There are many measures that roll back things that Congress passed in 1996. One such measure is to set up a commission to assess whether an immigrant's legal status should be verified for jobs. Krikorian thinks this can only mean that illegal immigrants will be permitted to work again with impunity, given what he sees as the probable political leanings and composition of such a commission.
It also excludes mandatory E-verify, even excluding the most basic of the E-verify provisions. Such changes would "push roughly 11 to 22 million illegal aliens in the United States into legal status categories, allowing the majority to immediately start legally competing for scarce jobs against America’s working and middle class while helping businesses cut their labor costs and spike their profit margins," according to Breitbart. With the plan, no illegal can be deported while worksite enforcement investigation is underway. U Visas are also more easily obtainable for illegal aliens who claim workplace violations.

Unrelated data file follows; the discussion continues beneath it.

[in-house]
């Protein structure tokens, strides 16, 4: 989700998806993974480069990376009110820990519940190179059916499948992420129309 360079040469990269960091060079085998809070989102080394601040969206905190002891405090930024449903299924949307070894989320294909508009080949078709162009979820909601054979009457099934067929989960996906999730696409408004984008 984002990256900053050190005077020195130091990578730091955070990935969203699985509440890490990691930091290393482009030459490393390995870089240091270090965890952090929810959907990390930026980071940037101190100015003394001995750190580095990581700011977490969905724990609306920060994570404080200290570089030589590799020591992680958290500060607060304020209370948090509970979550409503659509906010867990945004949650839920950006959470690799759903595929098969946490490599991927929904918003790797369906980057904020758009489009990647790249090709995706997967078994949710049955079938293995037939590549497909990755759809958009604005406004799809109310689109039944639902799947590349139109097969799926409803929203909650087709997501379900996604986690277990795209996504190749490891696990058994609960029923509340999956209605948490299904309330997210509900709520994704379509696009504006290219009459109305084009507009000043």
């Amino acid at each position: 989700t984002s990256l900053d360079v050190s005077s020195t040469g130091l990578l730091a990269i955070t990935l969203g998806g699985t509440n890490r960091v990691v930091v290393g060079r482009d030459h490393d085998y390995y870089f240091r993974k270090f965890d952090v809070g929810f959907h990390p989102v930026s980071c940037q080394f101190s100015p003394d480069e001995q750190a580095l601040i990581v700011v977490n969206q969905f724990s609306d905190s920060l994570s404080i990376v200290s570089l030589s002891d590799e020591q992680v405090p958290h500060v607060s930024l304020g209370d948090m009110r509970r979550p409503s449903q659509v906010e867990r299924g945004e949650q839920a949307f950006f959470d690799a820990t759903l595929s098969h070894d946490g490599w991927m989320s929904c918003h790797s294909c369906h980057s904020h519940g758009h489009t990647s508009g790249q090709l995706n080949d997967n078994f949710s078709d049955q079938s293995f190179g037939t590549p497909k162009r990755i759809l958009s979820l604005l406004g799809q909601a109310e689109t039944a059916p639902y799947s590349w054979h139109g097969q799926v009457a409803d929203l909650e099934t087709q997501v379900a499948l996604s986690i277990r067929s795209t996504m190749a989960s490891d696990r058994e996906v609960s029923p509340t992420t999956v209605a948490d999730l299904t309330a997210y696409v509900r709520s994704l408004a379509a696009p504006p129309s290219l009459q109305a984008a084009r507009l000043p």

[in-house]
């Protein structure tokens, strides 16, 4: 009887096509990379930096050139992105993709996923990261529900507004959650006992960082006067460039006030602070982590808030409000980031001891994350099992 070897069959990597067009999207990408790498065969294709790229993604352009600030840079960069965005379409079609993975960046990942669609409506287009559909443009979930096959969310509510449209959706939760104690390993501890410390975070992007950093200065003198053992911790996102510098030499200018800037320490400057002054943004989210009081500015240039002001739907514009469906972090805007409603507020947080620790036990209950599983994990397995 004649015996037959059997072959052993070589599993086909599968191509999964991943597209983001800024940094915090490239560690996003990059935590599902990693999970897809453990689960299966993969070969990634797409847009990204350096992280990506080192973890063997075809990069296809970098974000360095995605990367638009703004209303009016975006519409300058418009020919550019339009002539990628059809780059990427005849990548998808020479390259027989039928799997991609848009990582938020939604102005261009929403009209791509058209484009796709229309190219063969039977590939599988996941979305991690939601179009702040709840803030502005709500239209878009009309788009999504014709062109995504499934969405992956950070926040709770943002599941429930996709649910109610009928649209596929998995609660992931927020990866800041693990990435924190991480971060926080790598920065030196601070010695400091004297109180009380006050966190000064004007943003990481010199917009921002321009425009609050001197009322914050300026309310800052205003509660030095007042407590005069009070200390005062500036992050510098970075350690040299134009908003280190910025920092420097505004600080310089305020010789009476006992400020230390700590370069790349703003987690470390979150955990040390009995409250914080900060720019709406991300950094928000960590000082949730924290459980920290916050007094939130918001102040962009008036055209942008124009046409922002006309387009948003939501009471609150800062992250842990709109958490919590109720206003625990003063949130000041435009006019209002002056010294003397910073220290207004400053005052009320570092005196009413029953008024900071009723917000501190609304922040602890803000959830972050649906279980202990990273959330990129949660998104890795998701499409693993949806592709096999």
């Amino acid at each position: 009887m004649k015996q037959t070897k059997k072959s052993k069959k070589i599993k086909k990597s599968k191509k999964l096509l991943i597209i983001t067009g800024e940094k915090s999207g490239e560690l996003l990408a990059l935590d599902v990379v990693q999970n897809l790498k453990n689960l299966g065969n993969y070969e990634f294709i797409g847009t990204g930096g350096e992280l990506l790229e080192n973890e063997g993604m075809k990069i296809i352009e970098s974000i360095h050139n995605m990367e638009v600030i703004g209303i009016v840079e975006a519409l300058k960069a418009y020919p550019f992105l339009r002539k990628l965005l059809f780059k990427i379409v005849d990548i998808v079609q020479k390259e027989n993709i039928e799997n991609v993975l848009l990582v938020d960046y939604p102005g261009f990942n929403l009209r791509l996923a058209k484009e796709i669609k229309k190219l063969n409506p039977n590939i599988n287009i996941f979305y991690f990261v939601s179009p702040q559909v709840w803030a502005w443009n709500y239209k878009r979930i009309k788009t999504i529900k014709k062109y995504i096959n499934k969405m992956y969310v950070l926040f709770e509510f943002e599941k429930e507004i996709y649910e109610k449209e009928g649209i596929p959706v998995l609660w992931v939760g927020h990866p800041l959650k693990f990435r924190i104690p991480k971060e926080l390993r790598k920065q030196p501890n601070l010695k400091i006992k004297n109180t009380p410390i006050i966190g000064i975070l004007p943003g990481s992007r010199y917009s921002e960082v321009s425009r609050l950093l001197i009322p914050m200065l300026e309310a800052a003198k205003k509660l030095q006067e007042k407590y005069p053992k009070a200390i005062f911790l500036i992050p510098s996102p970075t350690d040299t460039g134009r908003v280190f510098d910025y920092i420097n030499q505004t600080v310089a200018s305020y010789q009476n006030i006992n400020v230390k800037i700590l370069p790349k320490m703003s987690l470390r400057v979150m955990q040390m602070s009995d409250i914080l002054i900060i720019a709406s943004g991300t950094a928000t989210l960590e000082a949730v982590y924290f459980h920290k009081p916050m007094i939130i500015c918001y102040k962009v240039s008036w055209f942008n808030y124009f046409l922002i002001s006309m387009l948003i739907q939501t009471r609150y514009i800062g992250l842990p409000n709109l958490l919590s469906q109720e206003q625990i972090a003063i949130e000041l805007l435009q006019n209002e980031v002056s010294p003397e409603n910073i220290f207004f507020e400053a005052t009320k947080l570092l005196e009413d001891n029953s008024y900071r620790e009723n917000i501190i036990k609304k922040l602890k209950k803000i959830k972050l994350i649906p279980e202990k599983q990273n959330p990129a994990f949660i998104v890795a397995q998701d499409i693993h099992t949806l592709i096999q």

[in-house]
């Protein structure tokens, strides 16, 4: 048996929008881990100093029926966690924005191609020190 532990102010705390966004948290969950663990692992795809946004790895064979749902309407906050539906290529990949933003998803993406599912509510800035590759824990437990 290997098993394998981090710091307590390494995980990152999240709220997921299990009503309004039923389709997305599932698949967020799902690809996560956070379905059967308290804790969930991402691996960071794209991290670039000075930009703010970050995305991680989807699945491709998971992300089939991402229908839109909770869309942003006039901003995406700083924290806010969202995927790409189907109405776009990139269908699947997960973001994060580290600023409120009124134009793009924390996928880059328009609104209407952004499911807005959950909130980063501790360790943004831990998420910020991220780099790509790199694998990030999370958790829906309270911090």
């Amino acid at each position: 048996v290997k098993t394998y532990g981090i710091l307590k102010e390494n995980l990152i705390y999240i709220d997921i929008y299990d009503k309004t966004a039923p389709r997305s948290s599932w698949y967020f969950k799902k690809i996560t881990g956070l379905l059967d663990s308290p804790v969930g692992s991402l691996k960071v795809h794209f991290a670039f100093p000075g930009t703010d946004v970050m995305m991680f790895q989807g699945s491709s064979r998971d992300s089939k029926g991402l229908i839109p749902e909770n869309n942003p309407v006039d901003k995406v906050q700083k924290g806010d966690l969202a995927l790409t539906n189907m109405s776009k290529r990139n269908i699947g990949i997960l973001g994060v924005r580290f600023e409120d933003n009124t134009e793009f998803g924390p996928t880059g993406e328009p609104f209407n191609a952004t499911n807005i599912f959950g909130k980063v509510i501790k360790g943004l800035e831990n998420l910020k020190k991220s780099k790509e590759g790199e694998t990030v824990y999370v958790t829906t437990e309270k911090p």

According to WinkNews, "the bill would increase the annual allocation of employment-based visas from 140,000 to 170,000, as well as the yearly ceiling for diversity visas from 55,000 to 80,000. An additional 10,000 visas would be reserved for a pilot program designed for immigrants who will contribute to the economic development of local communities."
Policies upheld in sanctuary cities and states have also illustrated the effects on American citizens of the failure to enforce immigration laws. It is much easier for illegal aliens in those cities and states to access America’s taxpayer financed welfare—which significantly impacts the resources available to American citizens. In California alone, "at the end of 2017, there were nearly 220,000 illegal immigrant children alone on Medi-Cal, with an estimated cost of $280 million, or over $1200 per child," according to the Navarro Immigration Report. The report also found that in Illinois, "illegal aliens cost Illinois roughly $3.85 billion annually." The financial burdens are only one facet of the challenges that citizens face in Sanctuary communities and many of those challenges affect poor hispanic and black communities the most.
Graphic/Sanctuary Cities/Navarro Immigration Report
Increased Legal Immigration